A couple of weeks ago I bought a Griffin iTrip FM transmitter for my iPod. I had done some research on various web sites that have user ratings, such as Amazon, and I was hesitant to buy any of them because of the mixed reviews. Well, the iTrip is great. If you expected CD quality sound from an FM signal, or expected an iPod with the FM adapter to last all day without a recharge or a car power adapter (like some of the reviewers on Amazon apparently did), then you'll be disappointed. However, if you're just looking for a better alternative than a cassette adapter and/or a stack of CDs, this is it. The salesperson at the San Francisco Apple Store where I bought it said that it was hard to get a clear signal in SF since there were no available frequencies, but I haven't found that to be a problem. It does take some time to fiddle with the radio looking for a relatively quiet frequency that you can tune the iPod to, but after that it's no biggie. I'm looking forward to my first out-of-town trip, just so I can take this thing with me and have 6 days' worth of my own favorite music in the rental car.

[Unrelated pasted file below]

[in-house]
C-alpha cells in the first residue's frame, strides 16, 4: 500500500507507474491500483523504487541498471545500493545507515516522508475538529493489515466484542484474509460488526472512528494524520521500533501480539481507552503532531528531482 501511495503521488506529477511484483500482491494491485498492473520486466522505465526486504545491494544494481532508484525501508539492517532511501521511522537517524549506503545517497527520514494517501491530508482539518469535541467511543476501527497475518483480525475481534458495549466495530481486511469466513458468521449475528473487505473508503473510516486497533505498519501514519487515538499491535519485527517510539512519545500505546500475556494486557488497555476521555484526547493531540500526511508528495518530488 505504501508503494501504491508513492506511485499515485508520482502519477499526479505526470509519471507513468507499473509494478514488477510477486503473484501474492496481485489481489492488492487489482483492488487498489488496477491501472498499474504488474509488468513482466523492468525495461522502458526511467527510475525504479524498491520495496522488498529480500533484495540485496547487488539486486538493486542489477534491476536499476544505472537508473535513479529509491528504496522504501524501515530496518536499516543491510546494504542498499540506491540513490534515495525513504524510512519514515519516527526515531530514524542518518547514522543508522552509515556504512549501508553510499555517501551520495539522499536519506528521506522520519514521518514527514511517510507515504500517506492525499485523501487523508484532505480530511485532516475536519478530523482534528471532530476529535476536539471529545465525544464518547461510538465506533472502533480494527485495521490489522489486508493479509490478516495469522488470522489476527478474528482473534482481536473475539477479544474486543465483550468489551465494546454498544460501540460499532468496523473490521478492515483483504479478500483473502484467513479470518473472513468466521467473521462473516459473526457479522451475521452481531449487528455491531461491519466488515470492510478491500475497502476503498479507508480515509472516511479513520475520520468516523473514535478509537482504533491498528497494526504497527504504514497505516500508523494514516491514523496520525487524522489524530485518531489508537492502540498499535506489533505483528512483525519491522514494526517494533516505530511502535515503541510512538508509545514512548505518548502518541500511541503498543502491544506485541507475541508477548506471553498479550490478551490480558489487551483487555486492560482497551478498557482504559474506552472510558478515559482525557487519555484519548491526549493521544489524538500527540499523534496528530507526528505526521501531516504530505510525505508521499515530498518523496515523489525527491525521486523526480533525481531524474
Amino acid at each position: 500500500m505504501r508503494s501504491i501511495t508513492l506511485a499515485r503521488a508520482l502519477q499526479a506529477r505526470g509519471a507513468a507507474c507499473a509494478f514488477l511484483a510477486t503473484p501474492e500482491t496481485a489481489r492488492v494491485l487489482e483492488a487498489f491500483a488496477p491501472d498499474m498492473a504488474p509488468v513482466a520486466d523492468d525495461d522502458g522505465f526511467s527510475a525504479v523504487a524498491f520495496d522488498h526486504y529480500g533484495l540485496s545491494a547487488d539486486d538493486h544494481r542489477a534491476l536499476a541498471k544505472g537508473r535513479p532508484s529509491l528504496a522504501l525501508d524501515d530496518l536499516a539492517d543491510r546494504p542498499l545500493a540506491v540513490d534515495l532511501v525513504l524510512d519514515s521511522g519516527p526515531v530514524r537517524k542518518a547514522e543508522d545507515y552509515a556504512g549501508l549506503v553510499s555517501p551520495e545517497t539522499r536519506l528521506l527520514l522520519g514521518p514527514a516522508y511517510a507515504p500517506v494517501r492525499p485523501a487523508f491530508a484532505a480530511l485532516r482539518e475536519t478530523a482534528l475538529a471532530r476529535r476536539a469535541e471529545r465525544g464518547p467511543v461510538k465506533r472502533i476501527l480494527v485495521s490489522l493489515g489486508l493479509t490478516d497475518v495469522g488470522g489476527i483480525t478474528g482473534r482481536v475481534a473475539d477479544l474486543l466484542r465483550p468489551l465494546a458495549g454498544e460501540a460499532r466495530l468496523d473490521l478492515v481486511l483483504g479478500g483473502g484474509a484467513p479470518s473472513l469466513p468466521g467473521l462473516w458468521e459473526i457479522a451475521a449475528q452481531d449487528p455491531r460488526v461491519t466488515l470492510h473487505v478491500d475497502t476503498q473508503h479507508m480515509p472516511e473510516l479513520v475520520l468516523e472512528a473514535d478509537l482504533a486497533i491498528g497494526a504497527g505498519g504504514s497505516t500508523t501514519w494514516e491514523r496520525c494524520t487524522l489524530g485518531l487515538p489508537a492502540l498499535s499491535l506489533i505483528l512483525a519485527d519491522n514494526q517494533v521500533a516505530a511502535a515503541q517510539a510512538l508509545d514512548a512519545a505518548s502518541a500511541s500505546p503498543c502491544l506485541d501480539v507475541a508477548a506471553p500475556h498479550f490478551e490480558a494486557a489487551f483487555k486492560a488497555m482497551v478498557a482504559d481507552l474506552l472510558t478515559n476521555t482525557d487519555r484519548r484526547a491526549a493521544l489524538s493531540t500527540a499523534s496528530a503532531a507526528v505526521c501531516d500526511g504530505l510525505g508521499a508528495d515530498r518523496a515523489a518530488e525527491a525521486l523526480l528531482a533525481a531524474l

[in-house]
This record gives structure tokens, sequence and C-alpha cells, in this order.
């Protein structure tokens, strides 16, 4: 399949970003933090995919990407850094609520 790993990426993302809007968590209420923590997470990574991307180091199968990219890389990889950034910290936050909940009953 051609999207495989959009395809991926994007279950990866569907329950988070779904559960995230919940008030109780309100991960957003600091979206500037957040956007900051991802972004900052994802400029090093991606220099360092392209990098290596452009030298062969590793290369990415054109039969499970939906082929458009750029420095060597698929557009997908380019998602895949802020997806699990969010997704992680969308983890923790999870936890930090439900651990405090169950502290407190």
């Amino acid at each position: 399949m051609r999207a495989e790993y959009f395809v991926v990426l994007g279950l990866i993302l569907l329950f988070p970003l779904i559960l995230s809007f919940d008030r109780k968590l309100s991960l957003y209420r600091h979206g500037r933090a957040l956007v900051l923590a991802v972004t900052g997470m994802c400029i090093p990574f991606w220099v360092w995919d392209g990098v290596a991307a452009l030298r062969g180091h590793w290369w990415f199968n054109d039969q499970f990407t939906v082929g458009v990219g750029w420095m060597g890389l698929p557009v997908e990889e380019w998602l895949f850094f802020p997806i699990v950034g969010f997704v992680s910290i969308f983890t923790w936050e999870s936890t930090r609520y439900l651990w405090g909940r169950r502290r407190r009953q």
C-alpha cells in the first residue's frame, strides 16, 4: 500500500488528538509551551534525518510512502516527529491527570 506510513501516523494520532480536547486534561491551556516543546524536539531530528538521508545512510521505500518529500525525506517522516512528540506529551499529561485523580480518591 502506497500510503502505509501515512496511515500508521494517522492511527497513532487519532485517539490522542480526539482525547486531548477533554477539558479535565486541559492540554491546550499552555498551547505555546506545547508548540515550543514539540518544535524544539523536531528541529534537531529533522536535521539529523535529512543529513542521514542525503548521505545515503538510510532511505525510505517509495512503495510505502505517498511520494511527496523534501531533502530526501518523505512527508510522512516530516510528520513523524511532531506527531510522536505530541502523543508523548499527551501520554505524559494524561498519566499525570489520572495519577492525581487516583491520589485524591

I really like this article from eWeek. It agrees with what I've been saying for years about programmer productivity vs. machine speed. There was a time before I started programming computers that involved decks of punch cards that were painstakingly manually checked by programmers before wasting the extremely expensive computer's precious time. Those days are gone. Now, the computer is expected to do all sorts of things to help developers write good code, ranging from programming environments that help programmers visualize large programs more easily and even complete words for you if there's only one correct thing that you could possibly be typing at that point, to runtime environments that will never do certain bad things that you'd never actually mean to do and that will take care of major drudgery in an automatic fashion. Some folks are still clinging to the bad old days of software development, when computers' time was tremendously more expensive than it is now, and developers were expected to use the equivalent of stone knives to get their work done. "Bloatware," they cry. "Modern software is bigger but it's just as slow as it was 20 years ago," they cry. Well, in most cases, it's faster than it was 20 years ago on 20-year-old hardware, and it does much more. I can clearly remember a time when programs that were expecting a 16-color display would either crash, or display horribly wrong color schemes on a 256-color display. Nobody thought that the program would ever need to run on different hardware, so they hard-coded the color values and memory locations into the program, and it did the utterly wrong thing on newer hardware. Now it's assumed that programs will have to adapt to all sorts of different environments, and so there's more code to do that. That's just a minimal example; let's not forget that the internet and multimedia and graphic user interfaces are all fairly new things that are now assumed to be among the basic requirements of a mainstream operating system. As such, it's reasonable for a computer to need a lot more resources to do things like play MP3s and download CD images and check email while you're writing a document in a WYSIWYG editor, as compared to writing a text file on a time-sharing machine via a monochrome terminal 20 years ago. For the people writing this vastly more complex and useful software, is it reasonable to ask them to continue to use the crude tools of 20 years ago? Hardly. First of all, as a developer I can say that the performance of a given program is not held at some predefined limit by the programming language that's used. A program is as fast as it was worth someone's time to make it. In other words, if it's fast enough, people stop working on making it go faster, and get back to making it do more. The fact that this measure of "fast enough" seems to be staying put over a period of decades suggests that it's more about people's expectations and less about hardware and software. This is a good thing for developer productivity, though - it means that the developers can keep the simple code in most places, and write convoluted but ultra-efficient code in other places, and that leads to ease of maintenance, which means the software gets cheaper. In fact, a lot of great software is free, if ya hadn't noticed. The less we obsess about using outdated low-level programming tools and languages to write ultra-efficient software that takes an eternity to code and debug, the more time we can spend collectively making software that works properly. That may cost you a bit in hard disk storage but that's a whole lot cheaper than programmer time.